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The Benefits of Energy Efficiency

Posted by Content Coordinator on Friday, November 28th, 2014

ERNEST ORLANDO LAWRENCE BERKELEY NATIONAL LABORATORY

Executive Summary

End-use energy efficiency is increasingly being relied upon as a resource for meeting electricity and natural gas utility system needs within the United States. There is a direct connection between the maturation of energy efficiency as a resource and the need for consistent, high-quality data and reporting of efficiency program costs and impacts. To support this effort, LBNL initiated the Cost of Saved Energy Project (CSE Project) and created a Demand-Side Management (DSM) Program Impacts Database to provide a resource for policy makers, regulators, and the efficiency industry as a whole.

This study is the first technical report of the LBNL CSE Project and provides an overview of the project scope, approach, and initial findings, including:

  • Providing a proof of concept that the program-level cost and savings data can be collected, organized, and analyzed in a systematic fashion;
  • Presenting initial program, sector, and portfolio level results for the program administrator CSE for a recent time period (2009-2011); and
  • Encouraging state and regional entities to establish common reporting definitions and formats that would make the collection and comparison of CSE data more reliable.

The LBNL DSM Program Impacts Database includes the program results reported to state regulators by more than 100 program administrators in 31 states, primarily for the years 2009–2011. In total, we have compiled cost and energy savings data on more than 1,700 programs over one or more program-years for a total of more than 4,000 program-years’ worth of data, providing a rich dataset for analyses. We use the information to report costs-per-unit of electricity and natural gas savings for utility customer-funded, end-use energy efficiency programs. The program administrator CSE values are presented at national, state, and regional levels by market sector (e.g., commercial, industrial, residential) and by program type (e.g., residential whole home programs, commercial new construction, commercial/industrial custom rebate programs).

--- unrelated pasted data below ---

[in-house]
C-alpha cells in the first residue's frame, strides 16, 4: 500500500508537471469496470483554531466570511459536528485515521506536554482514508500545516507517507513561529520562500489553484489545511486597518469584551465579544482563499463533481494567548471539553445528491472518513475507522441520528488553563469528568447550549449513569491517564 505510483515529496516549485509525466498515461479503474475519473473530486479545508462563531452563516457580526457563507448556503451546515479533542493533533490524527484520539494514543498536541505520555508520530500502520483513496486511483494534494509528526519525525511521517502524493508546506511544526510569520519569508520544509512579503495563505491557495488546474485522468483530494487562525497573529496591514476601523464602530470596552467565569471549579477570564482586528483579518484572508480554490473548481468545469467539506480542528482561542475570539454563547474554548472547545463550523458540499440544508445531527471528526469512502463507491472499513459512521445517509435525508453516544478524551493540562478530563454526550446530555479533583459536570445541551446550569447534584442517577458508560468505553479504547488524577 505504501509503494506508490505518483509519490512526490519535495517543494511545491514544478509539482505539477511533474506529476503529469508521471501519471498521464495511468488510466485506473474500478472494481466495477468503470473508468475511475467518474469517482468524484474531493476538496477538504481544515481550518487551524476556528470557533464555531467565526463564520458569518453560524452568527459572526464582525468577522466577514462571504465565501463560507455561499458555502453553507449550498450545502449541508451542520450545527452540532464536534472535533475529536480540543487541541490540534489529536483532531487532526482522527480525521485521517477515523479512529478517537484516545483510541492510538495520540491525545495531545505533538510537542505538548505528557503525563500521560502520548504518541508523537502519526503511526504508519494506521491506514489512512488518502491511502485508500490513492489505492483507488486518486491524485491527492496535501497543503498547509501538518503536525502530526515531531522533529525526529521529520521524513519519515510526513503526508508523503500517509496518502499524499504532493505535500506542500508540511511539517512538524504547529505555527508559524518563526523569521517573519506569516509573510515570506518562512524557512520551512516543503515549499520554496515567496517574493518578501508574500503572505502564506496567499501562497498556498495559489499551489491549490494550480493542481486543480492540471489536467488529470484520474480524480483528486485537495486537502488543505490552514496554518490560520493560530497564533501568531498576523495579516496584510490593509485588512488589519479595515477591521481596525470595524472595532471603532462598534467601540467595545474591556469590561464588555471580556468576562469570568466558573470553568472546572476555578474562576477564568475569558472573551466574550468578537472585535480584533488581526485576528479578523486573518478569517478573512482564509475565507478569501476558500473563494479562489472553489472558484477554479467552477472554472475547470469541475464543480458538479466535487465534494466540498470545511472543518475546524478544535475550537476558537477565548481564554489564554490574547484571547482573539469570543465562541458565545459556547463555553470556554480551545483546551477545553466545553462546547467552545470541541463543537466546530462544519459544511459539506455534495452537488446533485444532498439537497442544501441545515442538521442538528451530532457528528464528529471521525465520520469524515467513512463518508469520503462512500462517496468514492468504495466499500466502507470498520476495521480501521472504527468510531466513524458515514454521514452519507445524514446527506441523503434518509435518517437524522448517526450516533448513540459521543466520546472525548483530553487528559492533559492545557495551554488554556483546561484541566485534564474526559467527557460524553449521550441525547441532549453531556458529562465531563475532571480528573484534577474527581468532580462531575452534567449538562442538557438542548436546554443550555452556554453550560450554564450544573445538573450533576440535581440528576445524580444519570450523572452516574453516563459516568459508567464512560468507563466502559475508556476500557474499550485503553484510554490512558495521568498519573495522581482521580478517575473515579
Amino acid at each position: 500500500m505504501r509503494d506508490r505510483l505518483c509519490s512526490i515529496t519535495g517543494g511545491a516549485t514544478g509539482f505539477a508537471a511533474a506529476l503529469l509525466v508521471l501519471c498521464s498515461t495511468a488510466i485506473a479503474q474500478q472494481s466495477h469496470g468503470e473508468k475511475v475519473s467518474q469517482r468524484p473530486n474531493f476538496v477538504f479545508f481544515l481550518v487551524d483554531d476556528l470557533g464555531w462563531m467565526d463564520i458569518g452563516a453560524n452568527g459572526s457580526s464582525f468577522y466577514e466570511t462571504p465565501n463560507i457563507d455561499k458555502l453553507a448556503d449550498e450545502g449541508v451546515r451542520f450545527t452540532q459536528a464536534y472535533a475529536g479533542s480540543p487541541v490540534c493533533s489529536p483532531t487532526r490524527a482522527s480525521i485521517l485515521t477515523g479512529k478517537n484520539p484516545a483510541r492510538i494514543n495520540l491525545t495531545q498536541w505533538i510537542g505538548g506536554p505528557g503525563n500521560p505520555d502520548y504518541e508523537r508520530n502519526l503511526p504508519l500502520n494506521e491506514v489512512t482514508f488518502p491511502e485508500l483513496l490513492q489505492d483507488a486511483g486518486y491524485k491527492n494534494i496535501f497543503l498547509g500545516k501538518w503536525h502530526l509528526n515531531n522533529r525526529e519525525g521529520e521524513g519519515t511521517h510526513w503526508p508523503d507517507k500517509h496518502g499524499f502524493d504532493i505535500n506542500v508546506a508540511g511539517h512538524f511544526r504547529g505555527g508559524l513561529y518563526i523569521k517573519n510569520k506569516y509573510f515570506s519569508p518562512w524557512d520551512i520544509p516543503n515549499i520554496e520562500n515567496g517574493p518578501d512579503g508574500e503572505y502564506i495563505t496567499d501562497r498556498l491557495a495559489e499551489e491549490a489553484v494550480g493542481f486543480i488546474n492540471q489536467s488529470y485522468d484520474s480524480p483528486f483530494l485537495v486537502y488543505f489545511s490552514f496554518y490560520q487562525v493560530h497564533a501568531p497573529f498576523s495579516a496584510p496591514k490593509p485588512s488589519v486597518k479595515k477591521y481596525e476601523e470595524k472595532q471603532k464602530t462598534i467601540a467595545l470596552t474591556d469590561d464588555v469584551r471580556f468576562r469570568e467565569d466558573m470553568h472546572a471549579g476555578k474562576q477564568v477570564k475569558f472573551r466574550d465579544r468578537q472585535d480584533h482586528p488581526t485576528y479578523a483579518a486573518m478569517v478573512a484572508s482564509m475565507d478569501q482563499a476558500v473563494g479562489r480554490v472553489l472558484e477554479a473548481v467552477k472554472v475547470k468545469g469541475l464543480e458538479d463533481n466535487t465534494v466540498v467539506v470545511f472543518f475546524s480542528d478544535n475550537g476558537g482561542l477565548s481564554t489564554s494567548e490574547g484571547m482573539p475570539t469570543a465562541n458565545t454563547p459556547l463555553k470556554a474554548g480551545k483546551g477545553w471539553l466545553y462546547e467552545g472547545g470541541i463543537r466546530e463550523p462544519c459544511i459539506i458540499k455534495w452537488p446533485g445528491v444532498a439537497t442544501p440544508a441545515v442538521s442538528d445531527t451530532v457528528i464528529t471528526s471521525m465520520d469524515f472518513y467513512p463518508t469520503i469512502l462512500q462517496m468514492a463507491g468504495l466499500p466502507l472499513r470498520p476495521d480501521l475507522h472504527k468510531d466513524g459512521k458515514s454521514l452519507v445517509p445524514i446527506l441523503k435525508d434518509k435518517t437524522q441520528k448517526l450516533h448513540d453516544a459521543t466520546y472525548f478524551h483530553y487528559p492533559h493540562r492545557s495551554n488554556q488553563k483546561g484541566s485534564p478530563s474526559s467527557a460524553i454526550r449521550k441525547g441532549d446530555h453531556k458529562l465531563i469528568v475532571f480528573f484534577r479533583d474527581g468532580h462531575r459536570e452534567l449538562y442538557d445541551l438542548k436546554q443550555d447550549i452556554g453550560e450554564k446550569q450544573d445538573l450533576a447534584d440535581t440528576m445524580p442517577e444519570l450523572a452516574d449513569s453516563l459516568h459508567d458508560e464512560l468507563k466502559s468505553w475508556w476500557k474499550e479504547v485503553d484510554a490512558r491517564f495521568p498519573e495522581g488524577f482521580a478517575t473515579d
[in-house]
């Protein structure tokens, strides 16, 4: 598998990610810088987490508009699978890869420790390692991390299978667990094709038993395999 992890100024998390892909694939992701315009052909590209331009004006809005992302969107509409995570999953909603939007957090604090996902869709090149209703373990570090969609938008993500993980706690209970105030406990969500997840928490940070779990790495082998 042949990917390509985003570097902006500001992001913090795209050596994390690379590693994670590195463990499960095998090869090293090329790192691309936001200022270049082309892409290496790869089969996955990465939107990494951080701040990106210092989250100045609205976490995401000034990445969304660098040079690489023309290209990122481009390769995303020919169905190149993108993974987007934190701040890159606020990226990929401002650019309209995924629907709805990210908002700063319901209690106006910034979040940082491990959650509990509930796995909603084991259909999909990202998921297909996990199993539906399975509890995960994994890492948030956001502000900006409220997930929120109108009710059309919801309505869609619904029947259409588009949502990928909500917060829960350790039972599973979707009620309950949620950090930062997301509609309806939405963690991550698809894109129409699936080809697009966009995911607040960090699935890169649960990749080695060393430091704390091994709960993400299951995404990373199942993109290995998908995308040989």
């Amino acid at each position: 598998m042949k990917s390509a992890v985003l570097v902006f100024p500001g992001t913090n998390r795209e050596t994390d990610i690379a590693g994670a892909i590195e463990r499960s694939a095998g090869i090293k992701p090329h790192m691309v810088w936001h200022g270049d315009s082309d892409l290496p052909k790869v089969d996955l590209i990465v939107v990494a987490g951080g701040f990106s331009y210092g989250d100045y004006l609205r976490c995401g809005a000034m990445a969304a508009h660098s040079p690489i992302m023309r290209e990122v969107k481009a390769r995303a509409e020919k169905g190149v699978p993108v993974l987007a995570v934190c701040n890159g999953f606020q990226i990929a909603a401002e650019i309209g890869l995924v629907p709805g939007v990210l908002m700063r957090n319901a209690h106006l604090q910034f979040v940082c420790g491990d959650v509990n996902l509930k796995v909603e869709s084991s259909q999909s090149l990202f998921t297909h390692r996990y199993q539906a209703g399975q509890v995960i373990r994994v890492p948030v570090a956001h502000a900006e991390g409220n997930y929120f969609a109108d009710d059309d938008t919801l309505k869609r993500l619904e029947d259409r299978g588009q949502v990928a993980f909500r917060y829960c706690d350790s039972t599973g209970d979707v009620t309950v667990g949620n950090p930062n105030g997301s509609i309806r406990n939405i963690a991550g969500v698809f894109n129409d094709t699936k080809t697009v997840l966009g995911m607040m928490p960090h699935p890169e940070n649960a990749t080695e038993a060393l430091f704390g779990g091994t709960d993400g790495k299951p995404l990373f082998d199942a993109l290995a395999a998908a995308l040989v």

In this report, the focus is on gross energy savings and the costs borne by the program administrator—including administration, payments to implementation contractors, marketing, incentives to program participants (end users) and both midstream and upstream trade allies, and evaluation costs. We collected data on net savings and costs incurred by program participants. However, there were insufficient data on participant cost contributions, and uncertainty and variability in the ways in which net savings were reported and defined across states (and program administrators). As a result, they were not used extensively in this report. It is also important to note that savings metrics reported by program administrators draw heavily from estimated values.

Program administrator costs include administrative, education, marketing and outreach, and evaluation, measurement and verification (EM&V) costs as well as financial incentives paid to customers or contractors. The CSE values exclude participant costs, and program administrator performance incentives, and, thus, do not represent the total resource cost unless indicated otherwise.

Program savings are based on claimed gross savings reported by the program administrator unless indicated otherwise. For program administrators that only reported net savings values, we calculated gross savings values using net-to-gross ratios if those were available from the program administrator.

Savings values are also based on savings at the end-use site and not at the power plant or natural gas pumping station and thus do not account for transmission and distribution losses.

Lifetime energy savings, when not reported by the program administrator, were calculated per the protocol described in Chapter 2.

Cost of First-Year Energy Savings (First-Year CSE): The cost of acquiring a single year of annualized incremental energy savings through actions taken through a program/sector/portfolio. The cost of efficiency as a function of first-year energy savings may be useful for program design or budgeting to meet incremental annual savings targets.

Levelized Cost of Lifetime Energy Savings (Levelized CSE): The cost of acquiring energy savings that accrue over the economic lifetime of the actions taken through a program/sector/ portfolio, amortized over that lifetime and discounted back to the year in which the costs are paid and the actions are taken.

Figure ES-1. CSE for electricity efficiency programs by sector for 2009-2011 data in the LBNL DSM Program Impacts Database

Download full version (PDF): The Program Administrator Cost of Saved Energy for Utility Customer-Funded Energy Efficiency Programs

About the Ernest Orlando Lawrence Berkeley National Laboratory
www.lbl.gov
Berkeley Lab is a member of the national laboratory system supported by the U.S. Department of Energy through its Office of Science. It is managed by the University of California (UC) and is charged with conducting unclassified research across a wide range of scientific disciplines.

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